Poole Agricultural Center
Credits: 3(2 and
Plant Propagation - Principles and Practices, H.T. Hartman, D.E.
Kester, F.T. Davies, Jr., and R.L. Geneve Sixth Edition
Nature of the Course:
All facets of plant propagation will be studied to include methods of propagating
by seeds, bulbs, divisions, layers, cuttings, budding, grafting, and micropropagation.
The timing, manner and material for making cuttings, temperature and media
requirements for rooting plants will be studied. Various propagating structures,
soils and fertilizer requirements will be considered. Emphasis is placed
on the basic principles of plant propagation to furnish an adequate background
for the plantsman in the areas of agronomy, horticulture, forestry and other
specialized disciplines of plant science.
Goals and Objectives:
- To enable students to acquire
a comprehensive knowledge of the science of plant propagation including
the effects of plant physiological reactions, anatomical structure, and environmental
influences on material used in plant propogation.
- To develop a level of skill in
the art of plant propagation by seeds and vegetative organs.
- To stimulate critical thinking
through class discussions, outside reading assignments, and field practice.
- To develop a vocabulary of plant
propagation terminology and its proper use orally and in writing.
- To encourage an interest, understanding,
and appreciation of the principles and techniques of plant propagation.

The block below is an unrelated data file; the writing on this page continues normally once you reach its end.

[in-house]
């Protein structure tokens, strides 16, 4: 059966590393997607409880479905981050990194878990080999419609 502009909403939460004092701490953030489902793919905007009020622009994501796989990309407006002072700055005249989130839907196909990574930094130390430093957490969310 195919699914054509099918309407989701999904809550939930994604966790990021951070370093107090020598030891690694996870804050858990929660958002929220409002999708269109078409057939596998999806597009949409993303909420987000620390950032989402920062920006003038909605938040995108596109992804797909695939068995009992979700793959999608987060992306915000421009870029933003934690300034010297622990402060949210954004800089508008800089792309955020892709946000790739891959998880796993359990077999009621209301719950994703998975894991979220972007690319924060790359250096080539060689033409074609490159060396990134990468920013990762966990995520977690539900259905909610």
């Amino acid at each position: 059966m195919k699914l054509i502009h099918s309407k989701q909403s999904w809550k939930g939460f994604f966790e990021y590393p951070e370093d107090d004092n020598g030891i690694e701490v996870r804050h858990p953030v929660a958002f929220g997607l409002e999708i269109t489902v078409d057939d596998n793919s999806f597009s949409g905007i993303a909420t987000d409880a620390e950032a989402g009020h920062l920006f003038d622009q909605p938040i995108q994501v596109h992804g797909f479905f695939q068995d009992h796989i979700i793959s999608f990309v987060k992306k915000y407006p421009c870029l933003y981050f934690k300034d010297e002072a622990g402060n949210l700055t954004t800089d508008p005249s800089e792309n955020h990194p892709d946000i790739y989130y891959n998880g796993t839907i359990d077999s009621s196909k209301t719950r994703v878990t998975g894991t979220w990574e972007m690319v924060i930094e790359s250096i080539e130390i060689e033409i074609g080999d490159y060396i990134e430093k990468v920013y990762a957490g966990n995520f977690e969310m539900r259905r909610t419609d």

Assigned Text Reading:
Students will be expected to come
to class prepared to discuss the chapters from the text appropriate for the
subject of the day. Read the chapter in advance and be prepared to
discuss specific topics.
Students will gain hands-on knowledge of a variety of skills and techniques
used in propagation of horticultural crops. Emphasis will be placed on
deductive methods used to derive and improve protocols for new or high-value
crops. Various facilities and work areas used by horticulturists at Clemson
University will be utilized. Class trips to nearby commercial nurseries
will expand the student's experience beyond the scale of Clemson's research
and demonstration activities. Requirements include reading before lab
sessions, keeping a notebook for data collection, and making oral and written
reports on observations of laboratory materials. A lab practical will
be given at the last laboratory meeting.
Grading: Four Hour Tests @12.5% each for
a total of 50%
Laboratory portion a total of 30%
Final Comprehensive Examination
a total of 20%
Final semester grades will be based on the following:
Make-up tests will not be given.
Students who miss a test and who promptly present an adequate excuse, preferably
in advance, may be allowed to substitute their grade on the final exam for
this test credit. Unexcused absences on a test day will result in a "0" and
can not be made up.
Attendance and Participation:
Regular attendance is expected at all lectures and laboratory meetings.
Excessive absences may result in lowering your semester average by a letter
grade. Participation in class discussions is vital to your comprehension
of the complexities of plant propagation. Read all assignments beforehand
and come to class prepared to ask questions and to add insights to the discussion
of the day. If, for some unavoidable reason, the instructor is fifteen
minutes late for class, you may leave.
Hort 305 - Plant
Propagation Reading Assignments